The trial court could have instructed the court reporter to that portion of Detective McNeill's testimony in which he reported defendant's statement to the jury under N.C. Gen. Stat. § 15A- 1233(a).
    Since it is undisputed that the testimony would have been identical to the written document provided to the jury and since that document contained exculpatory information, we conclude there is no reasonable possibility that the jury would have reached a different verdict if Detective McNeill's redacted report had not been sent back to the jury room.
    The trial court's error did not rise to the level of prejudice required by N.C. Gen. Stat. § 15A-1443(a) to award defendant a new trial.
V. Lesser-Included Offense
    [3] Defendant argues the trial court erred when it failed to charge the jury as to common law robbery as a lesser included offense of robbery with a dangerous weapon. We disagree.
    As stated above, “[u]nder N.C.G.S. § 14-87(a), robbery with a dangerous weapon is: '(1) the unlawful taking or an attempt to take personal property from the person or in the presence of another (2) by use or threatened use of a firearm or other dangerous weapon (3) whereby the life of a person is endangered or threatened.'” State v. Olson, 330 N.C. 557, 566, 411 S.E.2d 592, 597 (1992) (quoting State v. Beaty, 306 N.C. 491, 496, 293 S.E.2d 760, 764 (1982), overruled on other grounds by State v. White, 322 N.C. 506, 369 S.E.2d 813 (1988)); see N.C. Gen. Stat. § 14-87 (1993). “'Force or intimidation occasioned by the use or threatened use of firearms, is the main element of the offense.'” Beaty, 306 N.C. at 496, 293 S.E.2d at 764 (quoting State v. Mull, 224 N.C. 574, 576, 31 S.E.2d 764, 765 (1944)).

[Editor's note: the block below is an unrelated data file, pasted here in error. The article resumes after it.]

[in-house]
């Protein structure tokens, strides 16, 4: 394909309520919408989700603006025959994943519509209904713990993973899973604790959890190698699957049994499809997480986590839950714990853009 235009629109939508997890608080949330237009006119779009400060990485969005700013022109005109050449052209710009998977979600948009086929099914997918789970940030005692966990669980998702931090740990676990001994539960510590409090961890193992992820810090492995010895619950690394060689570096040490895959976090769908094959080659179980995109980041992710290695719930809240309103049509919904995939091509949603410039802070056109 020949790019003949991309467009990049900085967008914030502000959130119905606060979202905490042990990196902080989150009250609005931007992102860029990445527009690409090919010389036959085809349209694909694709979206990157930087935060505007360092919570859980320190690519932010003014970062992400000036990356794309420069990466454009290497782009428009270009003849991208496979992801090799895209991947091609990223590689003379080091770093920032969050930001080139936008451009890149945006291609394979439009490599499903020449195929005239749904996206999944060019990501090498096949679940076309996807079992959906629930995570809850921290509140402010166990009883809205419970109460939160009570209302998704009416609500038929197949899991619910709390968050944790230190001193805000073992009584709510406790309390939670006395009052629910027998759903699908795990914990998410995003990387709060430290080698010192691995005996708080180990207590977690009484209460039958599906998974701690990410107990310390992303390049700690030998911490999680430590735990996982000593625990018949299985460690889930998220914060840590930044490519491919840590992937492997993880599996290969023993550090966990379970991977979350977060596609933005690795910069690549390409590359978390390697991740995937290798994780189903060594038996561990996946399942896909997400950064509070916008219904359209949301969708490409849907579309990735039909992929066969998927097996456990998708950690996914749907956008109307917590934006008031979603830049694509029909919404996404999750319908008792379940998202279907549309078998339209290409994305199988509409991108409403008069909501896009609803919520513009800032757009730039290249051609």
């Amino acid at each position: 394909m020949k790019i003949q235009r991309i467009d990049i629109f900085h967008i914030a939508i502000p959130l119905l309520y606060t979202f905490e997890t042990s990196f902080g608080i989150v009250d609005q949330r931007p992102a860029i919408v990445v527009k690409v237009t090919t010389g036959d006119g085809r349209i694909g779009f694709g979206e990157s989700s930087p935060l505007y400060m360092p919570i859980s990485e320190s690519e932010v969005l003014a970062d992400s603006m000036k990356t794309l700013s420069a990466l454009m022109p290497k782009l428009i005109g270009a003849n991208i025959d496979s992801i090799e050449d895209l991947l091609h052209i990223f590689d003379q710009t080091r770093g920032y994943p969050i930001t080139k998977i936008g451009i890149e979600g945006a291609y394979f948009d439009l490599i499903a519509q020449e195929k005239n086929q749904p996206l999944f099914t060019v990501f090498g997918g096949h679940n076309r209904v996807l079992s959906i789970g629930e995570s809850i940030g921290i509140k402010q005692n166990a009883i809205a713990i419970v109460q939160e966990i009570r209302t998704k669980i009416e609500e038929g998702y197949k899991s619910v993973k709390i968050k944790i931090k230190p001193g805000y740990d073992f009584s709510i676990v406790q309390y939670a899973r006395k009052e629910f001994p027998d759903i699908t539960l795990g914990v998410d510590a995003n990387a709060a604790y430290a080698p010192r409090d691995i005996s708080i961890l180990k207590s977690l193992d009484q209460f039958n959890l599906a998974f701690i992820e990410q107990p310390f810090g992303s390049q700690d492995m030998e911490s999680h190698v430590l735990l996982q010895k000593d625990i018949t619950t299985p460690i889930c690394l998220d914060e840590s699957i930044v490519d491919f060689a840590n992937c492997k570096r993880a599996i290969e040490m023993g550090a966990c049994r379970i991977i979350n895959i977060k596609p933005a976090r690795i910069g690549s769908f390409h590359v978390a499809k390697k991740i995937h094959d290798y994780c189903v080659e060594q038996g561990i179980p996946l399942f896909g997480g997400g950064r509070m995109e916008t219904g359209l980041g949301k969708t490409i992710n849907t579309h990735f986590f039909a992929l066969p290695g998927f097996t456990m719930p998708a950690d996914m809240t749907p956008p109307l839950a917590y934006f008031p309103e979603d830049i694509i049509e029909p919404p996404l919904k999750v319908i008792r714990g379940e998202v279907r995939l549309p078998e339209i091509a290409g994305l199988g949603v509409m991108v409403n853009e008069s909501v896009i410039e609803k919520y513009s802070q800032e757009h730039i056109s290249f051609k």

“[W]here the uncontroverted evidence is positive and unequivocal as to each and every element of armed robbery, and there is no evidence supporting defendant's guilt of a lesser included offense, the trial court does not err by failing to instruct the jury on the lesser included offense of common law robbery.” State v. Peacock, 313 N.C. 554, 562, 330 S.E.2d 190, 195 (1985). “The sole factor determining the judge's obligation to give such an instruction is the presence, or absence, of any evidence in the record which might convince a rational trier of fact to convict the defendant of a less grievous offense.” State v. Wright, 304 N.C. 349, 351, 283 S.E.2d 502, 503 (1981). “The critical difference between armed robbery and common law robbery isthat the former is accomplished by the use or threatened use of a dangerous weapon whereby the life of a person is endangered or threatened.” Peacock, 313 N.C. at 562, 330 S.E.2d at 195; see State v. Thompson, 297 N.C. 285, 289, 254 S.E.2d 526, 528 (1979) (No instruction on common law robbery required in the absence of affirmative evidence of the nonexistence of an element of the offense charged.).